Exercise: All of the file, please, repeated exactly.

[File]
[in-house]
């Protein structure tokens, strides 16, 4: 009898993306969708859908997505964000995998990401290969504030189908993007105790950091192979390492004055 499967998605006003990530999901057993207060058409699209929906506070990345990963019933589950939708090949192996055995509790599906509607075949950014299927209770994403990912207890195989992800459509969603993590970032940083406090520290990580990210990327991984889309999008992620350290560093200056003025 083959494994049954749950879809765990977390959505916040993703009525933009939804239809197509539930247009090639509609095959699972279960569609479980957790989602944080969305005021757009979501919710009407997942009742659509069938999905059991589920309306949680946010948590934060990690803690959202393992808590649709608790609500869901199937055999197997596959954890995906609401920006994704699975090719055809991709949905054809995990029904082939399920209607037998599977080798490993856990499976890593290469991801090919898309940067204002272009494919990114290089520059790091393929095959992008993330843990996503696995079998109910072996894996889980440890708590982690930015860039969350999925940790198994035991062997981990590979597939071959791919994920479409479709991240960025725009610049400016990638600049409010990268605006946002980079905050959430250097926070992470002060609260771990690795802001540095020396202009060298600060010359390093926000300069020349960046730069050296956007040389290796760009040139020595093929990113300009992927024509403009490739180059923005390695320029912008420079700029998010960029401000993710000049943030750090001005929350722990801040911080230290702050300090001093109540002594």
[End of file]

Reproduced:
[in-house]
């Protein structure tokens, strides 16, 4: 009898993306969708859908997505964000995998990401290969504030189908993007105790950091192979390492004055 499967998605006003990530999901057993207060058409699209929906506070990345990963019933589950939708090949192996055995509790599906509607075949950014299927209770994403990912207890195989992800459509969603993590970032940083406090520290990580990210990327991984889309999008992620350290560093200056003025 083959494994049954749950879809765990977390959505916040993703009525933009939804239809197509539930247009090639509609095959699972279960569609479980957790989602944080969305005021757009979501919710009407997942009742659509069938999905059991589920309306949680946010948590934060990690803690959202393992808590649709608790609500869901199937055999197997596959954890995906609401920006994704699975090719055809991709949905054809995990029904082939399920209607037998599977080798490993856990499976890593290469991801090919898309940067204002272009494919990114290089520059790091393929095959992008993330843990996503696995079998109910072996894996889980440890708590982690930015860039969350999925940790198994035991062997981990590979597939071959791919994920479409479709991240960025725009610049400016990638600049409010990268605006946002980079905050959430250097926070992470002060609260771990690795802001540095020396202009060298600060010359390093926000300069020349960046730069050296956007040389290796760009040139020595093929990113300009992927024509403009490739180059923005390695320029912008420079700029998010960029401000993710000049943030750090001005929350722990801040911080230290702050300090001093109540002594």